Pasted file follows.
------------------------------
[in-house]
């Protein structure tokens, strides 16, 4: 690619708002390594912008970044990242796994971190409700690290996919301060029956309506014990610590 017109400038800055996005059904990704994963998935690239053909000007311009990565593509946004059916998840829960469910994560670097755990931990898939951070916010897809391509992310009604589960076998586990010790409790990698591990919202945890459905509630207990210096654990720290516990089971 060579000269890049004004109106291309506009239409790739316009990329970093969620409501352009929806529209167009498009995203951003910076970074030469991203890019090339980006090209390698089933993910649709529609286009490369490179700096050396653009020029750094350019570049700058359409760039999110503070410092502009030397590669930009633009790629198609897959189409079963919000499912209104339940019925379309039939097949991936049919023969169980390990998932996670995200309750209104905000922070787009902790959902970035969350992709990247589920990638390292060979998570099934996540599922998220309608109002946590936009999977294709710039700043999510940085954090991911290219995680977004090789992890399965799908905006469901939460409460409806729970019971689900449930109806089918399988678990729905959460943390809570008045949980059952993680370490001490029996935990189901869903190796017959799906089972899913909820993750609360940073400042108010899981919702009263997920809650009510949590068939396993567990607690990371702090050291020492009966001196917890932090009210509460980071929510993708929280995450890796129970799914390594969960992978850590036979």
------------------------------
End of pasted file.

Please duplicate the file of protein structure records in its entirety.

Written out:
[in-house]
């Protein structure tokens, strides 16, 4: 690619708002390594912008970044990242796994971190409700690290996919301060029956309506014990610590 017109400038800055996005059904990704994963998935690239053909000007311009990565593509946004059916998840829960469910994560670097755990931990898939951070916010897809391509992310009604589960076998586990010790409790990698591990919202945890459905509630207990210096654990720290516990089971 060579000269890049004004109106291309506009239409790739316009990329970093969620409501352009929806529209167009498009995203951003910076970074030469991203890019090339980006090209390698089933993910649709529609286009490369490179700096050396653009020029750094350019570049700058359409760039999110503070410092502009030397590669930009633009790629198609897959189409079963919000499912209104339940019925379309039939097949991936049919023969169980390990998932996670995200309750209104905000922070787009902790959902970035969350992709990247589920990638390292060979998570099934996540599922998220309608109002946590936009999977294709710039700043999510940085954090991911290219995680977004090789992890399965799908905006469901939460409460409806729970019971689900449930109806089918399988678990729905959460943390809570008045949980059952993680370490001490029996935990189901869903190796017959799906089972899913909820993750609360940073400042108010899981919702009263997920809650009510949590068939396993567990607690990371702090050291020492009966001196917890932090009210509460980071929510993708929280995450890796129970799914390594969960992978850590036979």